The all-electric Tesla Model S P85D breaks the Consumer Report scale by scoring 103 out of 100. What makes this battery-powered motor so revolutionary?
“It scored 103 in a system that by definition doesn’t go past 100."
Tesla’s CEO Elon Musk will be rubbing his hands at the news that the Model S P85D has broken the Consumer Reports scoring system.
It scores an unprecedented rating of 103 out of a possible 100.
This fully electric battery-powered supercar sets a new benchmark in the future of car making.
Consumer Reports is an American non-profit organisation, priding itself on purchasing all of the cars it tests without taking any advertising money.
There are a number of key factors why this high performance, all wheel-drive car is the best they have ever tested.
Excellent safety, acceleration, braking, transmission and handling all contribute towards the more than perfect result.
Consumer Reports has to adjust their scoring system to account for the superfluous achievement the Tesla Model S P85D has made.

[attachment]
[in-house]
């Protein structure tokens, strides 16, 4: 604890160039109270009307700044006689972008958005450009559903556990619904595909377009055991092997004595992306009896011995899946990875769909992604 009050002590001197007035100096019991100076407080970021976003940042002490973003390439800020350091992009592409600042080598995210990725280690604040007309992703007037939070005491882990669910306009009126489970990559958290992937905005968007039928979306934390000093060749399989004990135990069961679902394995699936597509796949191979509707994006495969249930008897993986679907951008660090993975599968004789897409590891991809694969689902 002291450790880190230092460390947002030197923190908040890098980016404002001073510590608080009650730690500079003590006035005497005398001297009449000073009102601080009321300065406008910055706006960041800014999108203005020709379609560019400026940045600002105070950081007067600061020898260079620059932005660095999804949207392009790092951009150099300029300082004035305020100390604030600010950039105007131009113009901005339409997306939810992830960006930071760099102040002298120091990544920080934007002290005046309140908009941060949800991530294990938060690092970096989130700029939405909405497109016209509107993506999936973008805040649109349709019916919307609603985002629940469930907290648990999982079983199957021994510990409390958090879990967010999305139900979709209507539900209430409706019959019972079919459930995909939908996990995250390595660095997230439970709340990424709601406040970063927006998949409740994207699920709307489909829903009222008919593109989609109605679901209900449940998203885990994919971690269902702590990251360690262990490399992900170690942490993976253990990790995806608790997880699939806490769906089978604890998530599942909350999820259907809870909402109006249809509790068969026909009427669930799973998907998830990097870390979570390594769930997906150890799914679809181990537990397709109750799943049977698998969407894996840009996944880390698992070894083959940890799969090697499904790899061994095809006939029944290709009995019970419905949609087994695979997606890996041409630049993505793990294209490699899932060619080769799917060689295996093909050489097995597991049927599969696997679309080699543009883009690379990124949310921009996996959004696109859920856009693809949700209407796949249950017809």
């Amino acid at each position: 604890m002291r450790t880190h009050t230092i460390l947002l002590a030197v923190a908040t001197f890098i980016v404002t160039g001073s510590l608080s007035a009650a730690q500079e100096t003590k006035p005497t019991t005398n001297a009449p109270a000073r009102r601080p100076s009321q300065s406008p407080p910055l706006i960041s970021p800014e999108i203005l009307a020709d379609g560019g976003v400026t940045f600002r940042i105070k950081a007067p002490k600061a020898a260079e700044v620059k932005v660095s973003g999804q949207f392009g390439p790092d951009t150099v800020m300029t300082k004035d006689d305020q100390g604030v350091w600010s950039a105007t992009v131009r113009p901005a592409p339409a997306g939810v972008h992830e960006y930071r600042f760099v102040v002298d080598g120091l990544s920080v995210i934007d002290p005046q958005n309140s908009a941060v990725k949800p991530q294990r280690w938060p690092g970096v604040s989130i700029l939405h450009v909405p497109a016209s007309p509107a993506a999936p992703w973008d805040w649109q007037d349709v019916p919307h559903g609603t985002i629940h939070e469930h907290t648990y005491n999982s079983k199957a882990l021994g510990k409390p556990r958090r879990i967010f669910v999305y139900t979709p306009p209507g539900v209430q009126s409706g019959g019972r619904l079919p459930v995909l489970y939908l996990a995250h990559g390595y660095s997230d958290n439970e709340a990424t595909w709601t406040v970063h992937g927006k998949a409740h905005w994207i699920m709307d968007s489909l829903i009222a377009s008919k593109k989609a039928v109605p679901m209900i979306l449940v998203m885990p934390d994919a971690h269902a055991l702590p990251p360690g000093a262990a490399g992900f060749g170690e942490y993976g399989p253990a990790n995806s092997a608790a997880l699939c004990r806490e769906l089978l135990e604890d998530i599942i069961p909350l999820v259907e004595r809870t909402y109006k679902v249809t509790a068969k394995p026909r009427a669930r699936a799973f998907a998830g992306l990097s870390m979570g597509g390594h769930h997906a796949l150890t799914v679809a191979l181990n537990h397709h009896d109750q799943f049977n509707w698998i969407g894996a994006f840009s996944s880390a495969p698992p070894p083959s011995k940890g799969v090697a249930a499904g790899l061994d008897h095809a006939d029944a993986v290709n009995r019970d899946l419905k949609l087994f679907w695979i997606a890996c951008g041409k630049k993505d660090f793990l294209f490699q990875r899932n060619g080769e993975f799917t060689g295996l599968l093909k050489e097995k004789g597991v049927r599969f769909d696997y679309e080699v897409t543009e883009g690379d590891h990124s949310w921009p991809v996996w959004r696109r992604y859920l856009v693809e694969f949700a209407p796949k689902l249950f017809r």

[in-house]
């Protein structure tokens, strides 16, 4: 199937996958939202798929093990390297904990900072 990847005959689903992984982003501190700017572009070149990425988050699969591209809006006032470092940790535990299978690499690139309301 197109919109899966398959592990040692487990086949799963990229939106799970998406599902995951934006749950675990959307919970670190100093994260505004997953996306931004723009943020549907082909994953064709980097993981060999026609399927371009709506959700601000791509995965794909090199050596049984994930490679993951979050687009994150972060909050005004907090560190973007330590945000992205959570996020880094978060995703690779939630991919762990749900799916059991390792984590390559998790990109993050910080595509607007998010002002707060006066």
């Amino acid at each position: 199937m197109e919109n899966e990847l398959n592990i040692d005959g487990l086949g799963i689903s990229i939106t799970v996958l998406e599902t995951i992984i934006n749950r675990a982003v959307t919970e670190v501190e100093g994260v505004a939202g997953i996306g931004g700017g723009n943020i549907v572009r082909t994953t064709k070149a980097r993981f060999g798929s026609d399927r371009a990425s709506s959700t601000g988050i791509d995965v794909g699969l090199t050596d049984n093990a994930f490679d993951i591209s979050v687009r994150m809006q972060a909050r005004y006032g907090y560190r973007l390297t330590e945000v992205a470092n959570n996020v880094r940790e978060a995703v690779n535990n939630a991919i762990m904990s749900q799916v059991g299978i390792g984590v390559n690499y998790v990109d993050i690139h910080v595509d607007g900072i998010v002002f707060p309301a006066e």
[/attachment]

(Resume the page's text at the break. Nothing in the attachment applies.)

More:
It now scores 100 in their revised structure.
Jake Fisher, Auto Test Director of Consumer Reports comments: “It scored 103 in a system that by definition doesn’t go past 100.
“This is a car that sets new benchmarks. We had to make changes to our scoring to account for it.”
He adds: “[It has] the most advanced safety features, over the air updates, and world class performance, all without consuming a drop of gasoline.”
The Tesla P85D gives a superb range of 305 miles (equivalent to 87mpg) on a single charge, and can accelerate from 0-60mph in just 3.5 seconds.
Watch the Consumer Reports overview here:
Consumer Reports does not, however, claim the car is perfect.
It takes into account its reliability, which has been questioned by many of its owners. Priced at £80,000, it is certainly not cheap by any standards.
Overall, Tesla continues to impress the car world by breaking traditional conventions and providing a glimpse into the future of car making and performance standards.
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